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Language barrier to justice

Language barrier to justice

The access-to-justice system in East Timor is in “crisis”, an Australian lawyer working there has said.

Danielle Winzenried (pictured left) said the problem is partly due to a failure to translate laws from Portuguese into common languages of the Timorese people.

Winzenried works as a program officer with local legal aid NGO Fundasaun ECM, based in Baucau. The organisation provides legal representation, advocacy on human rights issues and community education crucial to combating the language barrier to understanding local legislation.

“Portuguese being the official language and the language that law is first promulgated in does come with difficulties because a lot of the population doesn’t speak Portuguese,” said Winzenried.

A 2010 census estimated 23.5 per cent of Timorese people speak, read and write Portuguese, up significantly from less than five per cent in a 2006 UN Development Report. Tetum is the second official language of the country, which some of the legislation has been translated into, but not all people in Timor speak Tetum either.

“It absolutely brings up access-to-justice issues … there are 16 languages and up to 35 dialects, some obviously more widely spoken than others, but it certainly adds another hurdle to access to justice, particularly for rural communities,” she said.

Lasting legacy

The country is one of the world’s poorest, a major after effect of the 24-year occupation by Indonesia during which more than 180,000 people are thought to have died from fighting, disease and starvation.

There is no legislation governing property and land disputes are a major issue stemming from the historical situation.

High rates of domestic violence are another major issue in East Timor.

“Recently, there was a domestic law that’s been promulgated [but] the community in general isn’t aware of the extent of it or what it means for their family and community,” said Winzenried.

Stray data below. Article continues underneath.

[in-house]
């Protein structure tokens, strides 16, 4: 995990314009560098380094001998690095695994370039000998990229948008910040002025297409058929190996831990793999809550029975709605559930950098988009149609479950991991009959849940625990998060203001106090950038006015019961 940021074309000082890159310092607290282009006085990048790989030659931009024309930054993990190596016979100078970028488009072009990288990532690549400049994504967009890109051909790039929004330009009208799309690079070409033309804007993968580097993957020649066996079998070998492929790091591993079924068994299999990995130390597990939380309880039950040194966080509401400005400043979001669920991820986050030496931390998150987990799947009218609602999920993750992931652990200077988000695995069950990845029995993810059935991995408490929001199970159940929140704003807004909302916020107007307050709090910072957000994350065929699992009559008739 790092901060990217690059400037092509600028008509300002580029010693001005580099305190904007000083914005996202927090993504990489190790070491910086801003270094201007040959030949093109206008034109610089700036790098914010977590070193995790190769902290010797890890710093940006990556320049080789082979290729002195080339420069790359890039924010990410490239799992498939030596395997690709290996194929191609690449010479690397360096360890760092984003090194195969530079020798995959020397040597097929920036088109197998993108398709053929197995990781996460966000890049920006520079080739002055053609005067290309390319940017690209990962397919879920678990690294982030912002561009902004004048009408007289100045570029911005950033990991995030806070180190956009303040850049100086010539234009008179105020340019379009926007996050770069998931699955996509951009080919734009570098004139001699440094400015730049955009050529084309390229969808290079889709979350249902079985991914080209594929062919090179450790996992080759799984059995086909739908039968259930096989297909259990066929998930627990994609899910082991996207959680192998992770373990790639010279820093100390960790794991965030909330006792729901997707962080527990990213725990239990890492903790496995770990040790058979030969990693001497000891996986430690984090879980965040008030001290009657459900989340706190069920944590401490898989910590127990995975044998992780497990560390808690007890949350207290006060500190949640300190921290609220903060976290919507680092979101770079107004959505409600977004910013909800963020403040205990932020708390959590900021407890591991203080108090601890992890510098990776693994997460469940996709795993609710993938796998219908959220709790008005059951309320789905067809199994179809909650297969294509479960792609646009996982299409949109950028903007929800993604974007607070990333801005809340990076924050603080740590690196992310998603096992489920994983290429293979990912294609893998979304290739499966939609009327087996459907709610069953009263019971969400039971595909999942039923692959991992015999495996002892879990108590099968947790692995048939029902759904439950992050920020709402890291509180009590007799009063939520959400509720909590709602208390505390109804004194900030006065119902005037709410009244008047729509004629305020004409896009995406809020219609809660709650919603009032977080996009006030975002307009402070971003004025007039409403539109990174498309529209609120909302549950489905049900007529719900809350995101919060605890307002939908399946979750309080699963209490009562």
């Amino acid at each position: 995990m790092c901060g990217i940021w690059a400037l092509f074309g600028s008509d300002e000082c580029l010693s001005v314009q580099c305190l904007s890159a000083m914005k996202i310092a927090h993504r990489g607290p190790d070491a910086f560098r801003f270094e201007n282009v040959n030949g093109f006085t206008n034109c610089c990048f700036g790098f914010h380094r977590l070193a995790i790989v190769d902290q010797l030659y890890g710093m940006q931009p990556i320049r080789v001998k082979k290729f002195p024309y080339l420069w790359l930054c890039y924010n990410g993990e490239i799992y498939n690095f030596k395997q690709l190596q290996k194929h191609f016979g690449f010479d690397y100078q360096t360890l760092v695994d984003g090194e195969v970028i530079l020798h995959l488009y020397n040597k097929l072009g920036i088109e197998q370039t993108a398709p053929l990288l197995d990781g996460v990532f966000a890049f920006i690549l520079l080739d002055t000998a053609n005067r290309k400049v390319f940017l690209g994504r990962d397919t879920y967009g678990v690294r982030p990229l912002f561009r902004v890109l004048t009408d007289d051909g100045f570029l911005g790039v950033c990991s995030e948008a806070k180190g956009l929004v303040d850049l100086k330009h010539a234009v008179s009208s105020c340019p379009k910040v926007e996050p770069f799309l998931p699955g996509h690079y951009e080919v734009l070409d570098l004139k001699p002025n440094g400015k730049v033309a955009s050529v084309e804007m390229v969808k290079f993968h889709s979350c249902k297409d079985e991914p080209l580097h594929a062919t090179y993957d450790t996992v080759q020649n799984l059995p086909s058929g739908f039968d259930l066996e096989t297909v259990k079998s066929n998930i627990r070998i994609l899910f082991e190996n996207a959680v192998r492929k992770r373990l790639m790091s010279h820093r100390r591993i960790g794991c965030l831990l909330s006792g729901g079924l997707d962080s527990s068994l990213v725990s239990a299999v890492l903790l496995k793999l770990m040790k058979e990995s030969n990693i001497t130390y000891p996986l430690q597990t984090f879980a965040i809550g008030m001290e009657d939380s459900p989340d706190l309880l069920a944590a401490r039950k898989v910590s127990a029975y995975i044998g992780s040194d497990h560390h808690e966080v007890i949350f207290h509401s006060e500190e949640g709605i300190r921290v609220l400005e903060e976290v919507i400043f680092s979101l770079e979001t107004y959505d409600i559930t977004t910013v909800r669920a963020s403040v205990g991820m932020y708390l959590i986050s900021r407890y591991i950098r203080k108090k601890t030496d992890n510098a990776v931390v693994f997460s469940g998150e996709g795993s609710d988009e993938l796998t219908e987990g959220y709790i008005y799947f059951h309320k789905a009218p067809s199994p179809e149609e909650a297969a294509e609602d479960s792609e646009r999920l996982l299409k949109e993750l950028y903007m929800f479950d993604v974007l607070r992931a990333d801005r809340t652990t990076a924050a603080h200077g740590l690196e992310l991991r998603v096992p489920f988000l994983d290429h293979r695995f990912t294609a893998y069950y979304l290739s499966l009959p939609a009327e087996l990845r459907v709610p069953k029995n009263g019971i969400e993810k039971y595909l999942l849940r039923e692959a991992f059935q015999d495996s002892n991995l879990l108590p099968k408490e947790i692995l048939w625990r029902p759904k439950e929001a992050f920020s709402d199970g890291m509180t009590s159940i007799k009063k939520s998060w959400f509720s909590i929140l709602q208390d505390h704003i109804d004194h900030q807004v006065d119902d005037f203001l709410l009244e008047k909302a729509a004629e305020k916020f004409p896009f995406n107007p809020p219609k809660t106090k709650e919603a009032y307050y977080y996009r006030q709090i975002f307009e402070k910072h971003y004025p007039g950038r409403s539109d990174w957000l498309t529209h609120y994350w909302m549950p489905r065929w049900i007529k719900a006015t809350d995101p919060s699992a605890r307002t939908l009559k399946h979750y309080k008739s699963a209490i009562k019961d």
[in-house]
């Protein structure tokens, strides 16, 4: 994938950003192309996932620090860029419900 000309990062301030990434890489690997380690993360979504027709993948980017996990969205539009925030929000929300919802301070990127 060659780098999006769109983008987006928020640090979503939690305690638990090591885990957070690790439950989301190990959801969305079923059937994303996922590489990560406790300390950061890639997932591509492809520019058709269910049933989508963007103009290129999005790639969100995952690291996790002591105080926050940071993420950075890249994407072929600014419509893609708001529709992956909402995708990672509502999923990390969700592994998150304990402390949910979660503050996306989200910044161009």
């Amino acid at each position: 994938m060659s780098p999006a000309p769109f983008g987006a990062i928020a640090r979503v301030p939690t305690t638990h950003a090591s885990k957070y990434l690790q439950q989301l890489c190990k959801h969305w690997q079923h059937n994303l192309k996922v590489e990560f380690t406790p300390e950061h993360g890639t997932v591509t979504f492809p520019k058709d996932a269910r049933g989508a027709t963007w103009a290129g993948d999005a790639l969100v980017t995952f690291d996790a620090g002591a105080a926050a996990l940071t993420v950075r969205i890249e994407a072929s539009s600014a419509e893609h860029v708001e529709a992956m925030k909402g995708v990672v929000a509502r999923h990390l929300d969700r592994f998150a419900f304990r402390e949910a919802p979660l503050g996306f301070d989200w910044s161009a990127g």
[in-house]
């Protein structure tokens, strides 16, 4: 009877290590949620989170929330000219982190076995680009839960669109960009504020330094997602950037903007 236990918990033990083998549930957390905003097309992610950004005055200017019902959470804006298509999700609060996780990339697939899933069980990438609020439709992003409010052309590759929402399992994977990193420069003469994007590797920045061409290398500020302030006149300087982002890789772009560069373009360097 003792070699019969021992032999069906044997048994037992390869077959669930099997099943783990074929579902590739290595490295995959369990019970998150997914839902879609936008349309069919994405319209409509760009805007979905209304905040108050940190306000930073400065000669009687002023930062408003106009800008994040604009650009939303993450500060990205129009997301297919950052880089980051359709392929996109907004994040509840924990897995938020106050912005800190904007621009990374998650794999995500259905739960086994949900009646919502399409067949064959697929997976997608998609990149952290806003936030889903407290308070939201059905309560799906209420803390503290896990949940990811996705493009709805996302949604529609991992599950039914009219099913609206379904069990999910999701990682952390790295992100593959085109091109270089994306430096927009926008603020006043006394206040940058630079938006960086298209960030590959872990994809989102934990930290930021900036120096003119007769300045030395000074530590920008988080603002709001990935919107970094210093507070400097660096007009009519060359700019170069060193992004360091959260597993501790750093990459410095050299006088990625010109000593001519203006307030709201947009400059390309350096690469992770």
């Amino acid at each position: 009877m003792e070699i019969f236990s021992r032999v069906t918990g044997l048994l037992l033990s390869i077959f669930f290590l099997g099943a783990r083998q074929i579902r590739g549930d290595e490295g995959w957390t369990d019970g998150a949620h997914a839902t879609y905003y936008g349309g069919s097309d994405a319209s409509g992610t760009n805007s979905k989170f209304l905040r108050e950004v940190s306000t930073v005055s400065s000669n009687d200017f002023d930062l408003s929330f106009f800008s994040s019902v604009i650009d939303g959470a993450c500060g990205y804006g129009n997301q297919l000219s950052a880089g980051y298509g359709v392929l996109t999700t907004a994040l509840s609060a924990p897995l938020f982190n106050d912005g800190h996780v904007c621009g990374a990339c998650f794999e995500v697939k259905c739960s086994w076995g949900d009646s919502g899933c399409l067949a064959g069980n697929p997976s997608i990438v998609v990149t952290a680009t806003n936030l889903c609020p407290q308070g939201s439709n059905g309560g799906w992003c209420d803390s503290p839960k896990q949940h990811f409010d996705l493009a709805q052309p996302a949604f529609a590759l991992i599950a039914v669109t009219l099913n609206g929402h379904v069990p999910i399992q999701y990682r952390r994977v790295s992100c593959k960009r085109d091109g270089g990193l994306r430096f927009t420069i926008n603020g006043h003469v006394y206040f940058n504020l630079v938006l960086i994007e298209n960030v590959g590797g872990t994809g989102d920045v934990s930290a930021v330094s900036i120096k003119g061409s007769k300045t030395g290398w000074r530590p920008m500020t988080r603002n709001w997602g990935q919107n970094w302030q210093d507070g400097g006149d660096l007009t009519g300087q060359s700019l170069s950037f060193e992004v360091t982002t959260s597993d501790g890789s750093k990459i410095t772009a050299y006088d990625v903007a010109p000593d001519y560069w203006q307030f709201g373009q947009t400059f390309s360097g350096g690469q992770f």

The new law stipulates that domestic violence must be prosecuted. Once local authorities are aware of an incident it must be reported to the police and investigated within five days.

“Traditionally people may have gone to their local authorities [and had] mediation or sought some kind of traditional resolution, which raised questions about women’s representation and likelihood of a fair outcome, so it’s important that people are aware that domestic violence matters cannot be resolved informally at the local  level,” said Winzenried.

Fundasaun ECM is educating people on types of domestic violence and what constitutes it, and looking at family, social and economic issues permeating the situation.

No fund

Given there are very few lawyers in the country, especially outside of Dili, NGOs are critically important for educating people about their rights under the law. However, since 31 August Fundasaun ECM has been without funding. It could soon be forced to close.

“Our organisation is trying desperately to find funders … staff are here as volunteers but we don’t have funds to be able to get transport to be able to get out to the rural areas,” she said, adding that this is a main focus for the NGO, which sends paralegals to 22 sub-districts, which are four to five hours out from main areas in Timor.

The USAID-funded Access to Justice Program run by the Asia Foundation has supported five legal aid organisations, including Fundasaun ECM, for almost ten years. But that funding, which helps the organisations operate throughout Dili, Baucau, Suai and Oecusse, recently came to an end.

Winzenried is concerned there is now no funding for legal aid programs to assist vulnerable poor people with land disputes, veterans or “anyone who’s not aware of their rights who needs access to justice”.

Practising lawyers need to be able to speak Portuguese and this presents a hurdle for the majority of local lawyers, who have attended university in Indonesia and learnt in Indonesian or Tetum, explained Winzenried.

Under a new legal qualification process, lawyers must complete nine months’ legal training, part of it being in Portuguese, to be properly qualified, she said.

"“The period within which to complete the legal training has been extended to the end of 2015, so hopefully most lawyers will be able to complete the training within that  period, otherwise they will be unable to continue to practise,” said Winzenried.

PIctured above: Australian volunteer Danielle Winzenried talks with Roselia Pinto from The Asia Foundation. Photo by Conor Ashleigh/Australian Red Cross

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